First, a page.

Kane County may implement lower pot sales tax to attract more businesses
In a bid to make Kane County more attractive to recreational marijuana businesses than its rivals, the county board's finance committee voted Wednesday to tax municipal cannabis sales at less than the maximum allowed.
Committee members voted 4-3 in favor of a 2.5% sales tax, less than the 3% maximum the committee initially favored until it was persuaded by county board members Matt Hanson and Jarett Sanchez to lower the rate.
There is still much for the county to resolve before any businesses can set up shop, but it is one of many layers of local government trying to prepare for legal recreational marijuana sales that can start Jan. 1. Getting a piece of any new tax dollars is among the issues.
State law allows counties to create two sales taxes on recreational marijuana -- one for sales in unincorporated areas directly overseen by the county, the other on sales in municipalities within the county's borders.
Kane County has not yet addressed whether it will allow recreational sales in unincorporated areas. With local cities and villages already debating and voting on allowing recreational sales, Kane County officials prioritized discussion on a potential municipal tax.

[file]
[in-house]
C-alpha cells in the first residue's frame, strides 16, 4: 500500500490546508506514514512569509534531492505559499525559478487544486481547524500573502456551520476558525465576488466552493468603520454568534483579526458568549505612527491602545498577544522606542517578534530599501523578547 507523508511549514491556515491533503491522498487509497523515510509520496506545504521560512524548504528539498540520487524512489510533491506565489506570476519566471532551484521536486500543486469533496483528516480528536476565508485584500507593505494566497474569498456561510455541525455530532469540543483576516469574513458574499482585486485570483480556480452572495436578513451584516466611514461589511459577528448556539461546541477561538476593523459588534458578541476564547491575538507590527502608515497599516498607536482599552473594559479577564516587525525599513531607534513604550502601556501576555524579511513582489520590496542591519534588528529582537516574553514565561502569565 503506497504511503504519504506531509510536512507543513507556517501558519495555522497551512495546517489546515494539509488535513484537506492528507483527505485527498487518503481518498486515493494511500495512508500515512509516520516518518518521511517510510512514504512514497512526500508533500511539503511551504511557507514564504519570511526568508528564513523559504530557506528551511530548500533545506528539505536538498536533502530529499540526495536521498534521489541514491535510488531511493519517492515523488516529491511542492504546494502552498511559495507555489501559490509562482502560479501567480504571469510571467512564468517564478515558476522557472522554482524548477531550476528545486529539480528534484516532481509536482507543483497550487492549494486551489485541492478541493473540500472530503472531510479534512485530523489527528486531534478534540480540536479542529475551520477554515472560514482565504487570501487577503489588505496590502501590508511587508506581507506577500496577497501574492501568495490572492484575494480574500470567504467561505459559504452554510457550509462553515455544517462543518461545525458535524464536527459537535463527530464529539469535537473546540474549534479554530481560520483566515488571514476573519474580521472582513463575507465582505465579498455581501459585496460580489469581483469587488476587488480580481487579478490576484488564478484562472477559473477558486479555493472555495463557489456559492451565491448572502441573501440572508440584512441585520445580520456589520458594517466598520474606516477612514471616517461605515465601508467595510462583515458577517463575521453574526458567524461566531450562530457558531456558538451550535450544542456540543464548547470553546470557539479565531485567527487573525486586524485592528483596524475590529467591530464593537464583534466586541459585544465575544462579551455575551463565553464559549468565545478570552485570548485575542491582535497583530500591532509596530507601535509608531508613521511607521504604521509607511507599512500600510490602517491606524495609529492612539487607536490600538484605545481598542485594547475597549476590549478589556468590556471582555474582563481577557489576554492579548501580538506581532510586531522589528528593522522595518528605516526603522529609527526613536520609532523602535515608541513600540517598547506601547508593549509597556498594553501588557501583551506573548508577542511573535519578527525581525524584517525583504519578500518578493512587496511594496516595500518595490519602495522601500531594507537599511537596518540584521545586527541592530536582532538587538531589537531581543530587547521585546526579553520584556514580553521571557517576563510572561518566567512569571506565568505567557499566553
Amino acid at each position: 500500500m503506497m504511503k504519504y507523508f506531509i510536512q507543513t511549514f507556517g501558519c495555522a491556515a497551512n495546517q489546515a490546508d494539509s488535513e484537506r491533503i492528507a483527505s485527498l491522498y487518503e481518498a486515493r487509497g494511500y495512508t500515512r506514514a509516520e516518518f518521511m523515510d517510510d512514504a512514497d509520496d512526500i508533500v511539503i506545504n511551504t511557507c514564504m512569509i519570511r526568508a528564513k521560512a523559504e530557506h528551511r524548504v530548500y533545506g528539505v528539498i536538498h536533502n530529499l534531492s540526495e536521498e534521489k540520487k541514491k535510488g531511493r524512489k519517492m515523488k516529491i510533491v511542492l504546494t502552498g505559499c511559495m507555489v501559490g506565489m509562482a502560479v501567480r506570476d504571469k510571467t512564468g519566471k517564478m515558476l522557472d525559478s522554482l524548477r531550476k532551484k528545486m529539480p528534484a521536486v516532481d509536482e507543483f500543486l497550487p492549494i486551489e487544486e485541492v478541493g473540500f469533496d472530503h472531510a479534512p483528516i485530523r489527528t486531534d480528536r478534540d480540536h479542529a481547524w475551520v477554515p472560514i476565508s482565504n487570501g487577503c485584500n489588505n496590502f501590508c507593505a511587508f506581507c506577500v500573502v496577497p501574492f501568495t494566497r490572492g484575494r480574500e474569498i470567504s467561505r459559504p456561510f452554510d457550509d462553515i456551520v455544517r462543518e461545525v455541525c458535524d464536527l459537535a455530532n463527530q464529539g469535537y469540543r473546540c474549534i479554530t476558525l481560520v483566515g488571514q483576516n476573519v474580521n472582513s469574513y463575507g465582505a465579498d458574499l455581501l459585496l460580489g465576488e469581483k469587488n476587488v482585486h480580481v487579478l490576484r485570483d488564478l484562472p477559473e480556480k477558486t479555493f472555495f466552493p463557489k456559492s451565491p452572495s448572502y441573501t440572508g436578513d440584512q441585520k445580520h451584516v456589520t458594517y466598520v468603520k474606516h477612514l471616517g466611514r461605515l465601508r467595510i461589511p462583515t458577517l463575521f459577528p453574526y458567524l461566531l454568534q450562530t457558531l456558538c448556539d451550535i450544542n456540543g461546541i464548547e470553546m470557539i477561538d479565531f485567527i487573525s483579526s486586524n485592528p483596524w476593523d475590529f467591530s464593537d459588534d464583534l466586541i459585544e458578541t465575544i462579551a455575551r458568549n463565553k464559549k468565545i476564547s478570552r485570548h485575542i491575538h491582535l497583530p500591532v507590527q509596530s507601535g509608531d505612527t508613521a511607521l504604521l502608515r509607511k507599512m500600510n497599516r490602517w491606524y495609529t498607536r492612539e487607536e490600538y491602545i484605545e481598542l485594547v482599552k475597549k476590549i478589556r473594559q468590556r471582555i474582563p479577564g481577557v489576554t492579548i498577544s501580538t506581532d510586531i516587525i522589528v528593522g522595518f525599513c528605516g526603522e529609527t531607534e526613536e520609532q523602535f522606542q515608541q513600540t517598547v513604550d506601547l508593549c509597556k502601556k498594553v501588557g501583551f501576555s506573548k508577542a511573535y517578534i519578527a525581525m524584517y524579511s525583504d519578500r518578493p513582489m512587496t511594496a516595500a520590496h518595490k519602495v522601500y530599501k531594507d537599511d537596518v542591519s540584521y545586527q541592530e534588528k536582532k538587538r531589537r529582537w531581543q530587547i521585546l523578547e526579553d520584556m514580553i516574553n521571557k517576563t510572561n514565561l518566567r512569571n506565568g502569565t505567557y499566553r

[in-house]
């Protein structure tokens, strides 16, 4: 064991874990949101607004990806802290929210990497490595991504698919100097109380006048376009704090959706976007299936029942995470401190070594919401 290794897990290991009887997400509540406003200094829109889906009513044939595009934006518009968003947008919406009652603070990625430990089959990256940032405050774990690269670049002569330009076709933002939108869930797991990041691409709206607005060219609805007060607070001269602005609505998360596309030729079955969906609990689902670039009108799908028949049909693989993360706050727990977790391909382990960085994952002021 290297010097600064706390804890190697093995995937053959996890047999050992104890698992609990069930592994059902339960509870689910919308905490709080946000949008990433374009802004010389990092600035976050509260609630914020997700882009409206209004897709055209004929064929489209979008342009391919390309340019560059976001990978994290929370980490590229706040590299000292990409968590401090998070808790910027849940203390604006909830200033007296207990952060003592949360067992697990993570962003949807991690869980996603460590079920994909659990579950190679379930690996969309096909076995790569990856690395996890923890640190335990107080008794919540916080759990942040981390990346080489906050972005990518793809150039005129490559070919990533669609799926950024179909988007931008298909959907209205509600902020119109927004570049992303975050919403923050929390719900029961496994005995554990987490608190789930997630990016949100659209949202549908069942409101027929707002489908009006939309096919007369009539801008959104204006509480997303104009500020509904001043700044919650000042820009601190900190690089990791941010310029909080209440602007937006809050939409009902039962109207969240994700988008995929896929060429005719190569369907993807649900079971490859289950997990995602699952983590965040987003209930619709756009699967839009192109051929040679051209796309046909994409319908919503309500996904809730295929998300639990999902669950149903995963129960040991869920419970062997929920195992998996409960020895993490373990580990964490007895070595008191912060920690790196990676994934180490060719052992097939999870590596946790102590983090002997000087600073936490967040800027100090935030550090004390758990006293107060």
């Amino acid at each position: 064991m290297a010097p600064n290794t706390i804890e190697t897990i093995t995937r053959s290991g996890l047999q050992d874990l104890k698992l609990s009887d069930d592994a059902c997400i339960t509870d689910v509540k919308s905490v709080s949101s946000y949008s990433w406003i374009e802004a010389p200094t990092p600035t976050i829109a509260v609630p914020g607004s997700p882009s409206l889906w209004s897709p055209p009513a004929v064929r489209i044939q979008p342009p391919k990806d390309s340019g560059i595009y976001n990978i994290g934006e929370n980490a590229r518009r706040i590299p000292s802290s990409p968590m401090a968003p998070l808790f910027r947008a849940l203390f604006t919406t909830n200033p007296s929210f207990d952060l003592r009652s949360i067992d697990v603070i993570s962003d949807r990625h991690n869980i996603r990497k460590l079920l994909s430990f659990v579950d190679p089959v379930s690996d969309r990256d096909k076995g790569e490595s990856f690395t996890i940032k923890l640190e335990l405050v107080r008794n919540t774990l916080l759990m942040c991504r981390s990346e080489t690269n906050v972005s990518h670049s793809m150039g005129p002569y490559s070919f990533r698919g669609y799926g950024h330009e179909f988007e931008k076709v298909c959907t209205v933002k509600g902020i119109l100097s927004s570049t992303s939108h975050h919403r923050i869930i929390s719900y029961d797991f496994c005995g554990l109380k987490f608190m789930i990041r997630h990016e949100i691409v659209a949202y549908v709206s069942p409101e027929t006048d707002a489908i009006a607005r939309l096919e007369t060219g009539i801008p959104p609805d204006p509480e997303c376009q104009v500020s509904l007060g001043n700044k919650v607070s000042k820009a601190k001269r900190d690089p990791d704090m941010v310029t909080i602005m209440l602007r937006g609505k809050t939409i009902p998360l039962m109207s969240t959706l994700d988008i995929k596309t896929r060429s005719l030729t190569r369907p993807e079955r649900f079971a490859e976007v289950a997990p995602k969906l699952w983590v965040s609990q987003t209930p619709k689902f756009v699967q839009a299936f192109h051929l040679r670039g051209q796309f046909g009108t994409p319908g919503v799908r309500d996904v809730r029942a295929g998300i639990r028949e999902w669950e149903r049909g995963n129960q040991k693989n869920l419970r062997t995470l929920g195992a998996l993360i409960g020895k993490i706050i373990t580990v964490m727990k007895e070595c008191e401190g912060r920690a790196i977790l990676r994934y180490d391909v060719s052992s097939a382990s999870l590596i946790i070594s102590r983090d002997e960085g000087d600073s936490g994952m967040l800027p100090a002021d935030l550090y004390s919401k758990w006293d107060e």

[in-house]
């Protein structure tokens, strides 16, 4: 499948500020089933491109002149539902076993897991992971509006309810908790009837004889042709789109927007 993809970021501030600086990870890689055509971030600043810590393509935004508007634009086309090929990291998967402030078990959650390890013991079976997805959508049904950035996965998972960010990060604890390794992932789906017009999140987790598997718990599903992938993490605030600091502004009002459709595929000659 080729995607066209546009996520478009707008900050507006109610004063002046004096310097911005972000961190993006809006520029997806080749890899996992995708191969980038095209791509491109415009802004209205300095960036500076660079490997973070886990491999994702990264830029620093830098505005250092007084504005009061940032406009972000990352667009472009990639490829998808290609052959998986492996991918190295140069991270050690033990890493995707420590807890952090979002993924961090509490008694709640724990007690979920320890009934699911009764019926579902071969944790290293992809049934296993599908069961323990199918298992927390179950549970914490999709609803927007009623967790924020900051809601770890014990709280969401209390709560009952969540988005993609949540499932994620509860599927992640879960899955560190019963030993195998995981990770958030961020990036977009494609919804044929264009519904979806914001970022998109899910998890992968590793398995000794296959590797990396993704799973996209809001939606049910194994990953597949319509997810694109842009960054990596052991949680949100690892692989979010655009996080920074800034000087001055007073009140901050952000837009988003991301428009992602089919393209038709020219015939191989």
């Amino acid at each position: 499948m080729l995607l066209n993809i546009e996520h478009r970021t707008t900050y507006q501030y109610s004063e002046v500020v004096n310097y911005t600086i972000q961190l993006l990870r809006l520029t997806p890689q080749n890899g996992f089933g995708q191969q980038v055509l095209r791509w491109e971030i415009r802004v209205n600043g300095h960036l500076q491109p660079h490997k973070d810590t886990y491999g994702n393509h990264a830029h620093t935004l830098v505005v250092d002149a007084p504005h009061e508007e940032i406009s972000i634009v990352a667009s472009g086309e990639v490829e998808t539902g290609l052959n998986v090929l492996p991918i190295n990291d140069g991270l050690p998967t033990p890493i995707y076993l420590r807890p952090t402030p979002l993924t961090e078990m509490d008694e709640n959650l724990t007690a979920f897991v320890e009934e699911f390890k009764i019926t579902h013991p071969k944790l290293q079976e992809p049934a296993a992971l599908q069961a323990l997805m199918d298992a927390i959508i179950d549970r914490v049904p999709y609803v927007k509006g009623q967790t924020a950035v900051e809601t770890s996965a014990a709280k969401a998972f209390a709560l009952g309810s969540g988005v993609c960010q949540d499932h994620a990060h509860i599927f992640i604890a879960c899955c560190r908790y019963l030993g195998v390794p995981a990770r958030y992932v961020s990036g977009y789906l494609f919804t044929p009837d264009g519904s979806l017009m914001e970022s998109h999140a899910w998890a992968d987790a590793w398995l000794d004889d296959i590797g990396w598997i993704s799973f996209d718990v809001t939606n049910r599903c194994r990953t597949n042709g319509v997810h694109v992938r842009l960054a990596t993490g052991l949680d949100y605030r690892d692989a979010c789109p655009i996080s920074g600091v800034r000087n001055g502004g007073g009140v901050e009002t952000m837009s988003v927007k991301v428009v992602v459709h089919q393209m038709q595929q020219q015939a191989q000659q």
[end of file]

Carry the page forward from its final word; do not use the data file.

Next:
Just last week, a different Kane County Board committee pushed the idea of taxing municipalities at the maximum rate of 3%.
In urging the finance committee to set the lower rate Wednesday, Hanson, a Democrat from Aurora, said he expects Aurora could get as many as four dispensaries. But because the city sits within four counties -- DuPage, Kane, Kendall and Will -- recreational marijuana businesses will set up shop in the part of Aurora that features the lowest tax burden on their establishments.
"I would like to think we are encouraging people to set up camp in Kane County, rather than 500 feet away in another county," Hanson said. "If we tax at 3%, and they go somewhere else, 3% of zero is still zero."
Finance committee Chairman John Hoscheit said he believes the county should impose some sort of tax.
"It's not going to be money that falls out of the sky," he said. "I think we'll have to give a significant portion of it to public safety to deal with the ramifications."
He was swayed by Hanson's argument about being competitive. Neighboring McHenry and DuPage counties have both recently debated 3% taxes on municipalities. And Kane County would have the option to raise its tax, in quarter-point increments, sometime down the line, he said.
Hoscheit was the tiebreaking vote to send it on for more consideration by the county board's executive committee. That committee could modify the tax amount or send it to the full board for a final vote next month.
Board member Cliff Surges said he hopes the county board picks a tax rate -- he favors 3% -- and sticks to it for the long term.
"As a business owner, I can tell you the thing most business owners are looking for from their towns and local governments is predictability and consistency," Surges said. "To change it later, I don't think that's a healthy or fair business model for us."